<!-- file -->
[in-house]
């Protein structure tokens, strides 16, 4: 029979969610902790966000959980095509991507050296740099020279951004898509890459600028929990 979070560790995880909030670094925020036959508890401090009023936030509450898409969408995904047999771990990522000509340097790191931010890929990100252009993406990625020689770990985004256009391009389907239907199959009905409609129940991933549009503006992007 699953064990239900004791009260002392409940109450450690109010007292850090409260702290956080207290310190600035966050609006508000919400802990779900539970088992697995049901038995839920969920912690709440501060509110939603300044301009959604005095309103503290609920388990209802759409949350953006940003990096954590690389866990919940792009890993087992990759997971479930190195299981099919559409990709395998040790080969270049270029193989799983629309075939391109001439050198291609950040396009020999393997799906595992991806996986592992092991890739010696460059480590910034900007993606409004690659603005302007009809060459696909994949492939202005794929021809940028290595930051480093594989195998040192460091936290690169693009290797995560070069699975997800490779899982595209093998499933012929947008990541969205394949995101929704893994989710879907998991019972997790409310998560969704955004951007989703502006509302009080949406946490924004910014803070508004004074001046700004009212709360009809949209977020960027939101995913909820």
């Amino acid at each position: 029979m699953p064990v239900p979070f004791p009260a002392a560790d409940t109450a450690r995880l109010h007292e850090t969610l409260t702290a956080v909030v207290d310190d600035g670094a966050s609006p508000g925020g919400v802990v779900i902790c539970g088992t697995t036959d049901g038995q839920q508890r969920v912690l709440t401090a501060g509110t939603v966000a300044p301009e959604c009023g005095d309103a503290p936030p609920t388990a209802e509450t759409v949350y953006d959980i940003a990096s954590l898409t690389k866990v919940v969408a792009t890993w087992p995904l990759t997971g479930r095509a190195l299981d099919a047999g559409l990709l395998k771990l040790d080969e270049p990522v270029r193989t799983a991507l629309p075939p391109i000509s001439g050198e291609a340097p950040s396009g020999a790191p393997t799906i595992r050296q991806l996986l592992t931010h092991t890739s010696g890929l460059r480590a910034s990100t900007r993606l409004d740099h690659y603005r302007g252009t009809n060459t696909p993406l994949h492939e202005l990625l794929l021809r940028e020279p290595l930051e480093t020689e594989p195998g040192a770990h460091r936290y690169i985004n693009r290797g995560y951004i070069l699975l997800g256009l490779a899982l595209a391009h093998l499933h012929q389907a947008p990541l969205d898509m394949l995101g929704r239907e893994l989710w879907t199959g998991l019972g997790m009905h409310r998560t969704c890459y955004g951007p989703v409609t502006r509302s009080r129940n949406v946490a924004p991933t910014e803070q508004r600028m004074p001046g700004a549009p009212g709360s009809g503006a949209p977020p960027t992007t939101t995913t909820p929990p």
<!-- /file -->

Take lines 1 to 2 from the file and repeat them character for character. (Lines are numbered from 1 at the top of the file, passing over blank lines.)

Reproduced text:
[in-house]
């Protein structure tokens, strides 16, 4: 029979969610902790966000959980095509991507050296740099020279951004898509890459600028929990 979070560790995880909030670094925020036959508890401090009023936030509450898409969408995904047999771990990522000509340097790191931010890929990100252009993406990625020689770990985004256009391009389907239907199959009905409609129940991933549009503006992007 699953064990239900004791009260002392409940109450450690109010007292850090409260702290956080207290310190600035966050609006508000919400802990779900539970088992697995049901038995839920969920912690709440501060509110939603300044301009959604005095309103503290609920388990209802759409949350953006940003990096954590690389866990919940792009890993087992990759997971479930190195299981099919559409990709395998040790080969270049270029193989799983629309075939391109001439050198291609950040396009020999393997799906595992991806996986592992092991890739010696460059480590910034900007993606409004690659603005302007009809060459696909994949492939202005794929021809940028290595930051480093594989195998040192460091936290690169693009290797995560070069699975997800490779899982595209093998499933012929947008990541969205394949995101929704893994989710879907998991019972997790409310998560969704955004951007989703502006509302009080949406946490924004910014803070508004004074001046700004009212709360009809949209977020960027939101995913909820």